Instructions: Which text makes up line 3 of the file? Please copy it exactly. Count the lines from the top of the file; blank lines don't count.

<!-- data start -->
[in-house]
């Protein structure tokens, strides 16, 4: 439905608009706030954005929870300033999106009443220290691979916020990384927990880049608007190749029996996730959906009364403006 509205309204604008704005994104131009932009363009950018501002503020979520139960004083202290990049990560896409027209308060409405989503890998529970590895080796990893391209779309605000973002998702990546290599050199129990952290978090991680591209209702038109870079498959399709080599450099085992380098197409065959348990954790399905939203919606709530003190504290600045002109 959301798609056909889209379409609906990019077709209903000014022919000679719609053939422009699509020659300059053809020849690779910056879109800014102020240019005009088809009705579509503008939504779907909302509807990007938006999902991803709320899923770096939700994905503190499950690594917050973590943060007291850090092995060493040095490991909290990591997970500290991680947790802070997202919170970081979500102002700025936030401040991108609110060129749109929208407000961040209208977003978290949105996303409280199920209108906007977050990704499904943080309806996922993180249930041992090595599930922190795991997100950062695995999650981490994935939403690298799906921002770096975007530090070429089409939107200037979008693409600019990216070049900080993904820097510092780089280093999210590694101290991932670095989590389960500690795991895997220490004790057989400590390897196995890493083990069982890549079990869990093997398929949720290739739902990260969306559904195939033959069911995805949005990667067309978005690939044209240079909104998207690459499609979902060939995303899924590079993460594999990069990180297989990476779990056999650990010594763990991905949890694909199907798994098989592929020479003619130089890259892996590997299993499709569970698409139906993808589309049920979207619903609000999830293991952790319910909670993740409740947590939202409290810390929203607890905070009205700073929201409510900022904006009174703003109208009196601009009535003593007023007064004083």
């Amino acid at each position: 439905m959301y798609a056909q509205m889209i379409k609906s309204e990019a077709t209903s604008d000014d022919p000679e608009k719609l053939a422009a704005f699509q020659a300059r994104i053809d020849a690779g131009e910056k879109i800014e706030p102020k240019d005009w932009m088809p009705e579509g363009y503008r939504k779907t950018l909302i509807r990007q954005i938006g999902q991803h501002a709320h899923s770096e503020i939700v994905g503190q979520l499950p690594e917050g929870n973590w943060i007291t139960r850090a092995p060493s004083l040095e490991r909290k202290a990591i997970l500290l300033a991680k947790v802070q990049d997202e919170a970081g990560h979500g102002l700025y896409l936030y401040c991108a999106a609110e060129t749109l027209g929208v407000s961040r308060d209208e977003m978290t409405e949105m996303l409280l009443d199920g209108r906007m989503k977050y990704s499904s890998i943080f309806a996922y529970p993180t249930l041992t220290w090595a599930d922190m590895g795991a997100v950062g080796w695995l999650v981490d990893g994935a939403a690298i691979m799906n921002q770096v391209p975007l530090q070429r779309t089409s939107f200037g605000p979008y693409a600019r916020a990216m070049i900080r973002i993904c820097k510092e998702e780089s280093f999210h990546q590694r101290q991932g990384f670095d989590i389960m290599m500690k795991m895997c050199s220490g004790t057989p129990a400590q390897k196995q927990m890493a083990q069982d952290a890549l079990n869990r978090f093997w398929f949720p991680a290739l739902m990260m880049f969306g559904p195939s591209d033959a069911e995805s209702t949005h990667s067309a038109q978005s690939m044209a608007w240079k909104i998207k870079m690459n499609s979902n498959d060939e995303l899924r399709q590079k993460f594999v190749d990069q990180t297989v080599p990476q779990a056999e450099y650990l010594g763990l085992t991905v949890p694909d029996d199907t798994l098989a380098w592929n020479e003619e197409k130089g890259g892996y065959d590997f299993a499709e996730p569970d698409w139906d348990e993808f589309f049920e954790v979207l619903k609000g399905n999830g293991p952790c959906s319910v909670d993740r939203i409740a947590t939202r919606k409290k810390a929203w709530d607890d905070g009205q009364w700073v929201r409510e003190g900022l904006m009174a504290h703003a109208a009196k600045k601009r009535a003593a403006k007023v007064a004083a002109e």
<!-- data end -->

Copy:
């Amino acid at each position: 439905m959301y798609a056909q509205m889209i379409k609906s309204e990019a077709t209903s604008d000014d022919p000679e608009k719609l053939a422009a704005f699509q020659a300059r994104i053809d020849a690779g131009e910056k879109i800014e706030p102020k240019d005009w932009m088809p009705e579509g363009y503008r939504k779907t950018l909302i509807r990007q954005i938006g999902q991803h501002a709320h899923s770096e503020i939700v994905g503190q979520l499950p690594e917050g929870n973590w943060i007291t139960r850090a092995p060493s004083l040095e490991r909290k202290a990591i997970l500290l300033a991680k947790v802070q990049d997202e919170a970081g990560h979500g102002l700025y896409l936030y401040c991108a999106a609110e060129t749109l027209g929208v407000s961040r308060d209208e977003m978290t409405e949105m996303l409280l009443d199920g209108r906007m989503k977050y990704s499904s890998i943080f309806a996922y529970p993180t249930l041992t220290w090595a599930d922190m590895g795991a997100v950062g080796w695995l999650v981490d990893g994935a939403a690298i691979m799906n921002q770096v391209p975007l530090q070429r779309t089409s939107f200037g605000p979008y693409a600019r916020a990216m070049i900080r973002i993904c820097k510092e998702e780089s280093f999210h990546q590694r101290q991932g990384f670095d989590i389960m290599m500690k795991m895997c050199s220490g004790t057989p129990a400590q390897k196995q927990m890493a083990q069982d952290a890549l079990n869990r978090f093997w398929f949720p991680a290739l739902m990260m880049f969306g559904p195939s591209d033959a069911e995805s209702t949005h990667s067309a038109q978005s690939m044209a608007w240079k909104i998207k870079m690459n499609s979902n498959d060939e995303l899924r399709q590079k993460f594999v190749d990069q990180t297989v080599p990476q779990a056999e450099y650990l010594g763990l085992t991905v949890p694909d029996d199907t798994l098989a380098w592929n020479e003619e197409k130089g890259g892996y065959d590997f299993a499709e996730p569970d698409w139906d348990e993808f589309f049920e954790v979207l619903k609000g399905n999830g293991p952790c959906s319910v909670d993740r939203i409740a947590t939202r919606k409290k810390a929203w709530d607890d905070g009205q009364w700073v929201r409510e003190g900022l904006m009174a504290h703003a109208a009196k600045k601009r009535a003593a403006k007023v007064a004083a002109e």